Do’s and Don’ts in Prague
Prague is one of the most beautiful cities you find in Europe. It is a very popular destination for tourists, however it can also be dangerous if care is not taken. I’ve lived in Prague for 2 years while studying so I’m sure I can give you some advice and hopefully save you some money and trouble.
The main language is Czech, many people in Prague speak German and these days many young people can speak English as it is taught in schools.
However, the locals really appreciate if you can spit out a few sentences in Czech. Look up some common Czech phrases on the web or get a book. Don’t try to just yell at them in English and expect them to cooperate.
Driving a car
Unless you love using maps and driving, don’t drive in Prague. It is a very old city, the streets are usually one way and are being repaired all the time, so the rules change almost every day. I used to drive there, but only on routes I was 100% familiar with…or at least 90% familiar and I know a lot of locals just wouldn’t drive there.
The other problem is parking in Prague. After the fall of communism, the number of cars in Prague doubled or tripled (not sure exactly) but the point is that it is difficult to park on the streets and expensive in the parking lots. Also, if you simply park your car where you are not supposed to, your car will be held down or towed away by the local city police. Either way, they’re not very fun to deal with.
If you must drive, make sure you arrange your parking with the hotel or motel or whatever and then take public transportation to get around.
If you can, avoid using taxis. There are signs at the airport to only use their taxis. It’s there for a very good reason. Unfortunately, local taxi drivers have a bad habit of overcharging. I heard a story from a tourist who was charged $400 to take a taxi from the bottom of Wenceslas Square to the top (he could walk in about 10 minutes).
If you must take a taxi, use only licensed taxis and make sure the meter is on. It is also better to agree on a rate beforehand.
The best way I found is to use the local subway (Metro). It is very cheap, fast and takes you to most of the places you would like to go.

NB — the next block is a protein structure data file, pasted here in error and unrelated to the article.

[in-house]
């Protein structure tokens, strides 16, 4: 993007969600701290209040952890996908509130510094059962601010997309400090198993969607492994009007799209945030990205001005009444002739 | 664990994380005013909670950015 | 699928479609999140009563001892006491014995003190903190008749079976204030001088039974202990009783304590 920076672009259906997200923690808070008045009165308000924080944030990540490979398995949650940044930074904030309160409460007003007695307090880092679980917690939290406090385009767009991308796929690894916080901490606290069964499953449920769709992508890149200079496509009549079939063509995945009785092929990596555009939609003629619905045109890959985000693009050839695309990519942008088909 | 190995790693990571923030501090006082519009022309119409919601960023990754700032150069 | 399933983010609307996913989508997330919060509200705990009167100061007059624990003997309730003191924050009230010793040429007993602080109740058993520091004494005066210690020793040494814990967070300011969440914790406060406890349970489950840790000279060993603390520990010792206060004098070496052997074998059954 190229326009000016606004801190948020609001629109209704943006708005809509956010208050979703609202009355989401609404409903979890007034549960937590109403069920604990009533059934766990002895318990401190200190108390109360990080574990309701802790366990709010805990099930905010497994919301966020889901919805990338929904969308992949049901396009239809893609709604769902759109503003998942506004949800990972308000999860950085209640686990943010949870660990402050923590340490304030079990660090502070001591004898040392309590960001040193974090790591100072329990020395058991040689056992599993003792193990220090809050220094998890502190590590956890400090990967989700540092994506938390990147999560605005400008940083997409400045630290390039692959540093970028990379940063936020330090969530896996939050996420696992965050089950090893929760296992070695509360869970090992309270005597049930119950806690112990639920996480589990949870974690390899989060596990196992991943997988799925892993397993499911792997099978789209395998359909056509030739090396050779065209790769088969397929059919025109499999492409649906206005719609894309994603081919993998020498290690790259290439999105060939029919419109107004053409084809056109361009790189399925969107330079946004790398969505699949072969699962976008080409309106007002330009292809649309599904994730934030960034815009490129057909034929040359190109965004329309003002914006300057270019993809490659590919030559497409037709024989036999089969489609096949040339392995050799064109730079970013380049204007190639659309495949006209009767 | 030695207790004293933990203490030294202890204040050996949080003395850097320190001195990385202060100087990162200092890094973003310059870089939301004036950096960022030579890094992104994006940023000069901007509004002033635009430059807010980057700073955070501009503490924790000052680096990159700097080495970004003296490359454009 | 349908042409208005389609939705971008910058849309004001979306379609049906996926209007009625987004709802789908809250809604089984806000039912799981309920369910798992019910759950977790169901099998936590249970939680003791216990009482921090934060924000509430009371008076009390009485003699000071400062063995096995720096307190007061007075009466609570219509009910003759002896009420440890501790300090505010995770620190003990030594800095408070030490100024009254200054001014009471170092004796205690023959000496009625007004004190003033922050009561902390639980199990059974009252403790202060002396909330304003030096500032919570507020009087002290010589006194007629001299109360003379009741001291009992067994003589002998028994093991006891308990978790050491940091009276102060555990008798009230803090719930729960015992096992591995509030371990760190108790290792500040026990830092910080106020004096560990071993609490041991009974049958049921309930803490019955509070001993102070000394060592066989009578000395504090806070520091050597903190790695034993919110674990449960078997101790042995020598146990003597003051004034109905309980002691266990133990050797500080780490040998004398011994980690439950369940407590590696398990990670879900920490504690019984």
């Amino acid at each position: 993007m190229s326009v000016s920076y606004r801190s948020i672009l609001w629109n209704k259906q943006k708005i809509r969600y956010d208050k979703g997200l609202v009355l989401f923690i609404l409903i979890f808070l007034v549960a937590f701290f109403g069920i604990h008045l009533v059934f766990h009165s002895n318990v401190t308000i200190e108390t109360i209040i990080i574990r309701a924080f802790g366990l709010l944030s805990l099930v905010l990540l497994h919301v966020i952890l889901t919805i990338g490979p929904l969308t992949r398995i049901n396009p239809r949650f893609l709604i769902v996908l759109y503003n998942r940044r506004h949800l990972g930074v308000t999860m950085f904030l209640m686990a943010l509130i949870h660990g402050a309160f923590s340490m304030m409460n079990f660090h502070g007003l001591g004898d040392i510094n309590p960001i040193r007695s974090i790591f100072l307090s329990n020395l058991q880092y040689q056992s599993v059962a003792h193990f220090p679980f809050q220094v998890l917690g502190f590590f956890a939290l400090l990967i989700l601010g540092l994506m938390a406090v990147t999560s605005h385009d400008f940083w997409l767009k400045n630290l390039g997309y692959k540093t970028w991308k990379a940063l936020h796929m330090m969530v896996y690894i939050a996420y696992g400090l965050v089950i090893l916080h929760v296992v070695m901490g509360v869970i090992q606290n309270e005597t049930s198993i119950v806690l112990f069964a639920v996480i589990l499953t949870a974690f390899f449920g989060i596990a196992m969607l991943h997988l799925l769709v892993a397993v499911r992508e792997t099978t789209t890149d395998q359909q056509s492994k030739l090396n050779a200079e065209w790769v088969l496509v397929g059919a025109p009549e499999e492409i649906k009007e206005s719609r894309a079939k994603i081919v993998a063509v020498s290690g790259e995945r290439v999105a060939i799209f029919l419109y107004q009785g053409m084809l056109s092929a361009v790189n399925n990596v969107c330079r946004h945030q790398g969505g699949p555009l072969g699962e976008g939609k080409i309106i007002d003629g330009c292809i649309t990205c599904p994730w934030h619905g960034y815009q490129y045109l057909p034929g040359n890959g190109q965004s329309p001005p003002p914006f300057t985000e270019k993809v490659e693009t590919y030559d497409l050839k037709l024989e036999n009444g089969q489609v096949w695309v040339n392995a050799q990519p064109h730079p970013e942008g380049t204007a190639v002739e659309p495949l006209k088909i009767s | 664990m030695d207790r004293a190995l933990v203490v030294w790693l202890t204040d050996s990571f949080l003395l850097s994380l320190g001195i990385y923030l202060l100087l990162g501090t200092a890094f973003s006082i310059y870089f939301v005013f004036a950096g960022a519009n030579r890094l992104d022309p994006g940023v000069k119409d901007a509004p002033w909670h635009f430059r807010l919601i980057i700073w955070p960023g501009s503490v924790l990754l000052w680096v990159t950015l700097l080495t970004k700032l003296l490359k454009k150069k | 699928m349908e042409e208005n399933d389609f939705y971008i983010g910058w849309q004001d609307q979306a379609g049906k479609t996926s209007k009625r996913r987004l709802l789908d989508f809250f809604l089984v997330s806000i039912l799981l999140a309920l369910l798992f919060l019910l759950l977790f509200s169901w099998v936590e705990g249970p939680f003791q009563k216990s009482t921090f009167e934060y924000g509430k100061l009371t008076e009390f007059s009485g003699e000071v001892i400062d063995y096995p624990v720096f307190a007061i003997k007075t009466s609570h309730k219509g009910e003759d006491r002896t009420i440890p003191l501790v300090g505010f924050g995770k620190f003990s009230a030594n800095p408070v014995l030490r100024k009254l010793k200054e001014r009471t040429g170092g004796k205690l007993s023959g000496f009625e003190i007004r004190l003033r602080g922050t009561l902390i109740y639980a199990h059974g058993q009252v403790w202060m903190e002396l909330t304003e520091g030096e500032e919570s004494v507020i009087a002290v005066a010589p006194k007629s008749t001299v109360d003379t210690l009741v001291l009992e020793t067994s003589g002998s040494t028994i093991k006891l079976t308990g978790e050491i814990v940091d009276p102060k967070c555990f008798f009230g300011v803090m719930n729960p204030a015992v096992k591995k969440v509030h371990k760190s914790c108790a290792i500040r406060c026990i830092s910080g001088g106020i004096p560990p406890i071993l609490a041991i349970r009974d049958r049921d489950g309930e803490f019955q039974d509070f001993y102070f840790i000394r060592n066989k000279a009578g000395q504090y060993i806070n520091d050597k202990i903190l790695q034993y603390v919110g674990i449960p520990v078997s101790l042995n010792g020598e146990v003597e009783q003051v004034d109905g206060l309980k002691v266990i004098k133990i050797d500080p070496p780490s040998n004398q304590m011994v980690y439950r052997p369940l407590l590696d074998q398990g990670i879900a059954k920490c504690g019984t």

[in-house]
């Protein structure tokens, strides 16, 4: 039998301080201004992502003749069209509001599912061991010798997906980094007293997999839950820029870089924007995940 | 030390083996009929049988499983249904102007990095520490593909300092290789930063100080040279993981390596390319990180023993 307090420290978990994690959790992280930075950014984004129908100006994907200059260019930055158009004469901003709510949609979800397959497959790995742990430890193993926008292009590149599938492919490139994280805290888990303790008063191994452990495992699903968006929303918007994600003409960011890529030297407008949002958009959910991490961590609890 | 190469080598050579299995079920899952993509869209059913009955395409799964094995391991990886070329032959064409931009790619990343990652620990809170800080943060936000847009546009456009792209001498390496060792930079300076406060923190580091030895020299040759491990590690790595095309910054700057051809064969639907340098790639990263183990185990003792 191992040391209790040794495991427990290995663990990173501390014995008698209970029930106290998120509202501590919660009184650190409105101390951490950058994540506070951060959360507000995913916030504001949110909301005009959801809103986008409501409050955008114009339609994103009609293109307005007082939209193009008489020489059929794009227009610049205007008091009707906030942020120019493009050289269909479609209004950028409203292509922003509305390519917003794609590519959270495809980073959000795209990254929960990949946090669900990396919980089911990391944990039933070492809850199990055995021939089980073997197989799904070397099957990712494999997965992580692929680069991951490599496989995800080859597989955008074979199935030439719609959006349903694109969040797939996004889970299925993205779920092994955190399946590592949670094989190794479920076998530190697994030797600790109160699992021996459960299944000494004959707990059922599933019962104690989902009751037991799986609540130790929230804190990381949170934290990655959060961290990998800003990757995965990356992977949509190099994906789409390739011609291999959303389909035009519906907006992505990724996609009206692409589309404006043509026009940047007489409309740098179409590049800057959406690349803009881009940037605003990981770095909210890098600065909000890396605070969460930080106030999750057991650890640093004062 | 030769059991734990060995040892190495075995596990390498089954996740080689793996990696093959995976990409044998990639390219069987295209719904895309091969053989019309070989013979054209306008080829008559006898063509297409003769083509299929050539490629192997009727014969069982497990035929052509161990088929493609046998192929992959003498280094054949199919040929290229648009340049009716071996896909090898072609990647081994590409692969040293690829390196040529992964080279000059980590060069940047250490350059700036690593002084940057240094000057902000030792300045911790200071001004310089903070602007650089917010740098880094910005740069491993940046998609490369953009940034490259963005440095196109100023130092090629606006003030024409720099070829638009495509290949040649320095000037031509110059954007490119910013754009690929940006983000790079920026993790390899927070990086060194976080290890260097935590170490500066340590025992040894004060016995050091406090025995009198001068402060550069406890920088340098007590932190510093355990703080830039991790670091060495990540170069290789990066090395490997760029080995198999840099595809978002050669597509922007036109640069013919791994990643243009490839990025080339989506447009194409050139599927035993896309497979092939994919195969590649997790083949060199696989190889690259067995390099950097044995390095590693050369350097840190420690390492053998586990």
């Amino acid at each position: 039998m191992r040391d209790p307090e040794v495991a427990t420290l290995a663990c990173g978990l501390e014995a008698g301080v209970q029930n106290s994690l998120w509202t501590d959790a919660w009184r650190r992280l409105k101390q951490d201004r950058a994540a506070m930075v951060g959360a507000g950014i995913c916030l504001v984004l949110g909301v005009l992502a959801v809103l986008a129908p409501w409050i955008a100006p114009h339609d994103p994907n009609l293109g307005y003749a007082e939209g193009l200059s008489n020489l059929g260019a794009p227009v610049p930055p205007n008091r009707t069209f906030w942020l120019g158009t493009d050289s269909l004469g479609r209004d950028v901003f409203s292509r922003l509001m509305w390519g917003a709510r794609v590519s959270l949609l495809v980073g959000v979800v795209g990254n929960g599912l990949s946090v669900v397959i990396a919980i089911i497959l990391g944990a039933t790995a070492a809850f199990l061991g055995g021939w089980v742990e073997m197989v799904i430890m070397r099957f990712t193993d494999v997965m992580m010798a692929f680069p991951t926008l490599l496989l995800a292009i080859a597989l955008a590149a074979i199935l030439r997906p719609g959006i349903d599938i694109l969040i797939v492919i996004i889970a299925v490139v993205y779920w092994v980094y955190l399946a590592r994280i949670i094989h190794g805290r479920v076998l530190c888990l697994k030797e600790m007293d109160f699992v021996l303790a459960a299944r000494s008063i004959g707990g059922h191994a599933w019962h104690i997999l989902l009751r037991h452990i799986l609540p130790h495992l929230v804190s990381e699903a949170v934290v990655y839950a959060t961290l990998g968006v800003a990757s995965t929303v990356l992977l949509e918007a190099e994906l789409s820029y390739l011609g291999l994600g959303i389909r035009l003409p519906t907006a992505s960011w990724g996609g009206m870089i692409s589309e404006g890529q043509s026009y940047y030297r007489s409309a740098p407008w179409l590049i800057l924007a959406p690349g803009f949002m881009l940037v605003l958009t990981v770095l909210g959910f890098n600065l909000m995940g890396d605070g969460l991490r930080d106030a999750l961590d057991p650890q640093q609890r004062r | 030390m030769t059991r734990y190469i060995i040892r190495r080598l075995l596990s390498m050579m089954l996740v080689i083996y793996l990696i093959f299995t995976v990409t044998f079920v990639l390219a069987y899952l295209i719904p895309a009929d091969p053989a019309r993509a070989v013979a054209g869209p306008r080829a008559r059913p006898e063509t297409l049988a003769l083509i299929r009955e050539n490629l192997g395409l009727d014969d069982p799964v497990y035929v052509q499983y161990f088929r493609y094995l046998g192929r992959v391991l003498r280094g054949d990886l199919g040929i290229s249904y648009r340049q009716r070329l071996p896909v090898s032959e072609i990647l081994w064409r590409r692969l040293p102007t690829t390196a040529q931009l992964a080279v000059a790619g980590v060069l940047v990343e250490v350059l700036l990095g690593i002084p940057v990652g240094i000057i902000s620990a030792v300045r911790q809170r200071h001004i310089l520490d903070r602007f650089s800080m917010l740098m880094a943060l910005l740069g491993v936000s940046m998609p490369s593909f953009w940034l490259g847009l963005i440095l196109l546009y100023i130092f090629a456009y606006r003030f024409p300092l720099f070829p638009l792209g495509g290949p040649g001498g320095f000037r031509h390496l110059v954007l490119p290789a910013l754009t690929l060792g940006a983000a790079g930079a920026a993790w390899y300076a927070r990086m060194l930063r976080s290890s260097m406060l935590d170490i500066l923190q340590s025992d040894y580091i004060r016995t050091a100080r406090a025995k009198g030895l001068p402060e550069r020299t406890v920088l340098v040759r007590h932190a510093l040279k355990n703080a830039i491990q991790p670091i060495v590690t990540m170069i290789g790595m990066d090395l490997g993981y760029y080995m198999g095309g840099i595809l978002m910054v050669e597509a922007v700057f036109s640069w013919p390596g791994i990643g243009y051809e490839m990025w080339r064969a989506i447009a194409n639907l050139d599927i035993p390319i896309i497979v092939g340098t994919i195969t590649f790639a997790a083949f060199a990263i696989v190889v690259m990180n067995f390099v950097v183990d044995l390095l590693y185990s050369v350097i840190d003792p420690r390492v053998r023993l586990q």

Where to eat and drink
Going to a restaurant in the heart of Prague can be expensive even by Western standards. Try to avoid those restaurants and cafes in the main tourist areas, instead ask the locals where there is a good restaurant with local cuisine or walk a few hundred meters from the main tourist routes. You will find very good restaurants with a fraction of the cost.
Although the Czech is now a member of the EU, they still wear crowns. You’ll need to have some cash as most small businesses still operate on cash and I wouldn’t just give them my credit card. If you want to use a credit card, make sure the store/restaurant/hotel or whatever is a reputable business. There are some problems with credit card fraud.
I found that the best exchange rate you can get is to use your debit card and withdraw money from local ATMs. Just make sure you’re in a well-protected area when you make a withdrawal.
Never exchange money with people on the street.
The worst problem in Prague is petty thieves. Always make sure to close all your bags, do not have your money or passport in your back pocket and be alert. I also suggest you reduce the amount of jewelry you wear. The thieves are usually concentrated in the main tourist areas and work as a team. So even if you catch the guy who just took your wallet, he usually manages to pass it to his teammate. Also, never leave valuables in a car in unattended bags. When leaving your hotel room, always make sure to lock it.
The other problem is prostitution. After 10 pm, the main tourist areas are full of girls happy to see you. Although prostitution is illegal, the local police turn a blind eye. Do not pick up any girls from the street, especially if they are not Czech, it can be very dangerous. You could end up with no money and maybe some extra illness.